Top four positions in the Tarpley 20 to stand despite quartet veering off course
PUBLISHED: 20:21 03 March 2019 | UPDATED: 20:21 03 March 2019
The positions of the leading four runners in the Tarpley 20-mile road race, held from Beyton, near Bury St Edmunds, last Sunday week, will stand despite the quartet being directed off course by the lead car.
Alex Manton, of Springfield Striders, went on to finish first in 1hr 48mins 46secs, which would have been a course record – as stated in last week’s race report.
However Manton, plus the next three runners – Robert Reason (1:50:37), Tony Gavin (1:51:33) and Ian Allen (1:53:01) – all ended up covering just 18.7 miles of the official course, rather than the full 20 miles, due to the short-cut.
The first runner to complete the full 20 miles was the fifth-placed Peter Harvey, of Wymondham AC, who clocked 2:03:43.
The results have been allowed to stand – the leading four runners were well clear of the field – although obviously Manton’s time will not be recognised as a course record.
That landmark of 1:49:22, set by David Hudson on his way to victory last years, remains.
Race referee, Paul Felton, explained: “I was in the passenger seat in the lead car and I said ‘straight on,’ as did the marshall, and that was what the sign also indicated.
“However the driver decided to turn right here, up Gedding Hill, which is between 12 and 13 miles, and by that time the first four runners had caught us up.
“There was no chance of us being able to turn around, so we had to carry on.
“The first four were so far ahead of the pack that the fifth-placed runner, and everyone else, was able to run straight on and stay on course, but the four runners did what they should have done and followed the lead car, even though we had gone wrong.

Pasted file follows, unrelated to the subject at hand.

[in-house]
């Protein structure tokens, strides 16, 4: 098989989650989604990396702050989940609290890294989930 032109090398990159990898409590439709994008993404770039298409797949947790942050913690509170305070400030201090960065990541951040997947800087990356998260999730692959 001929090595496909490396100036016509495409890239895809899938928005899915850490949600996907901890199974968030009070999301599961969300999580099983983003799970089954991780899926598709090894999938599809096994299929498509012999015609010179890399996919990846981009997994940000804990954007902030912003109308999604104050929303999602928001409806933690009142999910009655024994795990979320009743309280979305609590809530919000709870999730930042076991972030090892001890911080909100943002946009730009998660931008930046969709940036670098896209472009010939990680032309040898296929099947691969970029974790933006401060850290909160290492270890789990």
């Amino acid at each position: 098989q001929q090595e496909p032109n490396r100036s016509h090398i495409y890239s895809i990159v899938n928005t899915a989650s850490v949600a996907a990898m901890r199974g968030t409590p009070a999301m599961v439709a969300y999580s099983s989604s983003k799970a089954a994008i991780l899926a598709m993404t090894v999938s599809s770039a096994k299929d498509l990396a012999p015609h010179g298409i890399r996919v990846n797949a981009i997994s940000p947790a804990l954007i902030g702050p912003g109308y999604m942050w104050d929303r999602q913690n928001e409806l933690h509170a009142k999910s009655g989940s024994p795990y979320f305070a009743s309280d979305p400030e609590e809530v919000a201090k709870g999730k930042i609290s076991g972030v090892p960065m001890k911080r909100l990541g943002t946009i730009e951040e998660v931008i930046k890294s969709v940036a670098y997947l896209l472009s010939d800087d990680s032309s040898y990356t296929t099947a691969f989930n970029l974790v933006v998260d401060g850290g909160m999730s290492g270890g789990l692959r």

“In my position as referee, I spoke to all the four leading runners after the race and apologised for the error. They were all happy to accept the apology, putting the incident down to human error.
“I then spoke to the fifth-placed runner (Peter Harvey) and asked him if the four ahead of him had covered the full course, then would he have had a chance of catching them? He told me that he ‘did not have a cat in hell’s chance.’
“He said that he was also pulling away from the runners behind him, so it was all agreed that the results should stand, although the times of the first four runners were not supposed to be published.
“It was all agreed very amicably,” added Felton.
Meanwhile, Stephen Williams, chairman of race organisers Saint Edmund Pacers, explained: “The first four runners ran 1.3 miles short of the 20.
“The lead car took the leaders the wrong way, turning up Gedding Hill after the 12-mile mark, before rejoining the course.
“The course was well marshalled and well sign-posted, but the driver of the lead car got a little confused.
“It was the fifth-placed runner who was the first to run the full circuit.
“But it was agreed by everybody at the finish, after discussions, that the results would stand because the top four were well clear. Everyone was happy for the results to be accepted.
“It was all sorted out amicably on the day,” added Williams.